Staying spiritually and emotionally healthy on the field is a major challenge for most missionaries.
Living day to day life immersed among people that speak a different language and navigate according to cultural principles and practices that are very different from their own produces ongoing stress–even when they’re not cognitively aware of it.
CONVERSATIONS WITH FELLOW MISSIONARIES CAN HELP
If they have the privilege of regular interaction with fellow Americans, it can help lighten the stress.
But with the pace most of them are living at, those relationships seldom go deeper than just talking about what’s been happening back in the states or the latest developments in each person’s ministry.
Although there’s a certain level of encouragement found in those conversations, they seldom provide the opportunity for thinking about and describing what they’ve been experiencing, and then interactively talking through how they feel about what took place.
RECEIVING THE GIFT OF DEBRIEFING DEFINITELY HELPS
For those that have had the blessing and encouragement of receiving the gift of debriefing from someone else, they know by experience that the two keys for effectiveness are the questions they were asked, and the debriefer’s interactive listening skills.
When those two components are present, along with the missionary’s willingness to honestly reflect on their experiences, how they were feeling at the time, and then how they’re feeling about it right now, debriefing can be a source of God-honoring and soul-enriching encouragement.
If you know a missionary that is ever given the opportunity for a debriefing, you should strongly encourage them to give serious consideration to accepting it.
SELF-CARE IS ESSENTIAL
But until they have the gift of a debriefing from someone else offered to them, you can bless them by challenging them to consider adding a debriefing-like component to their existing end of the day, self-care routine.
If they will begin intentionally setting aside a few minutes each evening to ask themselves the following questions, and then take them to actually answer them, they can help themselves to maintain their spiritual and emotionally health.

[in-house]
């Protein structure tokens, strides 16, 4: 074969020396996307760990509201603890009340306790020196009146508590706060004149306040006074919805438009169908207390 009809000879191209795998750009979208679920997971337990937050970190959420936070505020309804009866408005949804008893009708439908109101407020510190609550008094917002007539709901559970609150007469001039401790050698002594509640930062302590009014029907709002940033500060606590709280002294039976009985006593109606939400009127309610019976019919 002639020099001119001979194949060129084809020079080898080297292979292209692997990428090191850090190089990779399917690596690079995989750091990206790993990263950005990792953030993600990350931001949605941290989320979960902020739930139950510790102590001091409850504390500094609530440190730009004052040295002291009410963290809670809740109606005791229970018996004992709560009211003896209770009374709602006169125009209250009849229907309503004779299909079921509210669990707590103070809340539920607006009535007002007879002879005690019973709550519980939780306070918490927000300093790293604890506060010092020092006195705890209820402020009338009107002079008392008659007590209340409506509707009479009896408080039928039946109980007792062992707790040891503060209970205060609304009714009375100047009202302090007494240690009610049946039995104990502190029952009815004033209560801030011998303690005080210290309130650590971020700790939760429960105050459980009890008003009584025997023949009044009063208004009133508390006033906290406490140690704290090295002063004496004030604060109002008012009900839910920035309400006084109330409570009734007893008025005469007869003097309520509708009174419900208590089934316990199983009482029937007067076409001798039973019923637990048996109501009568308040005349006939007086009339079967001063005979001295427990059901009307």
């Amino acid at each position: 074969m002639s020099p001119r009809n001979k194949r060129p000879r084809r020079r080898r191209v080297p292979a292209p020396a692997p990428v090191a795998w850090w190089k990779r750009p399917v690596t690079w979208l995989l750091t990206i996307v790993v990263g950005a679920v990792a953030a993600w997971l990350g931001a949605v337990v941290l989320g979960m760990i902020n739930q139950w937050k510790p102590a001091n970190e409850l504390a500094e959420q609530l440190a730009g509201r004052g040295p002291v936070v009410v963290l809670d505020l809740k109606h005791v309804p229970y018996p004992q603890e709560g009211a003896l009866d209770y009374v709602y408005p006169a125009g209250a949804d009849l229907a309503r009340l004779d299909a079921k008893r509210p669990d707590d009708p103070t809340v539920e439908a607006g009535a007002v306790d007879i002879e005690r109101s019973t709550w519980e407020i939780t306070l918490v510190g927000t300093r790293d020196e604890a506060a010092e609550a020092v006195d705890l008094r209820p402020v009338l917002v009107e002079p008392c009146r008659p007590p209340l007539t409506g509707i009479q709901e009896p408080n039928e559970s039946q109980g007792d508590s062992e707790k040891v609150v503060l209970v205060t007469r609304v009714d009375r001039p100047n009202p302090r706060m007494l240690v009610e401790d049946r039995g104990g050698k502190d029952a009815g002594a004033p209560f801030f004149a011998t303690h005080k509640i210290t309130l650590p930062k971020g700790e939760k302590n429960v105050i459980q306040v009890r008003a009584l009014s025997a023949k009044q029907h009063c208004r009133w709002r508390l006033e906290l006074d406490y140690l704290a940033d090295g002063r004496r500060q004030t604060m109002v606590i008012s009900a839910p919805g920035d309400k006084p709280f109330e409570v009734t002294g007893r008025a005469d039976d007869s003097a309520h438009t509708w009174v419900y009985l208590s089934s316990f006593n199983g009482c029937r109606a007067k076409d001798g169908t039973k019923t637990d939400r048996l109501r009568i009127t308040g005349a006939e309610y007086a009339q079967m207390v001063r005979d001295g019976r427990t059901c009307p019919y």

QUESTIONS THEY SHOULD ASK THEMSELVES…AND THEN ANSWER
1–Was God’s hand clearly evident in any of the conversations or events that happened today? If so, think through what it was, and then thank Him for making Himself known.
2–What biblical truth or principle did you see validated or reinforced by something that took place today?
3–Was there a moment today when the Holy Spirit confirmed or convicted you about something you thought, said, or did? If so, think through which it was, and if it was conviction about something, examine it, confess it, and ask Him to help you turn away from it.
4–What did you learn today about your own culture, or the culture of those you now live among–and how did it compare with the culture of God’s kingdom?
5–If you were required to describe a conversation or something that took place and put it in your next newsletter/update to your supporters, what would it be? Why? (You should also consider writing it down THAT NIGHT while it’s fresh in your mind, so that you really can use it in your next newsletter).
Clearly, there’s nothing magical about the questions themselves. They are simply tools that if taken seriously and used properly, can make a difference in them as a person and even the work He has called them to do.
If they’re married, it might be helpful for them and their spouse to ask each other the questions each evening.
If they’re unmarried and they have a teammate that they see regularly at the end of each day, they might consider asking each other.
Whether there’s someone else to do this with or not, you can help missionaries know that taking the time to do a personal debrief-like exercise each evening or at least a four to five times per week is a simple and effective way to help them stay spiritually and emotionally healthy.
Photo by Mikail Duran at unsplash.com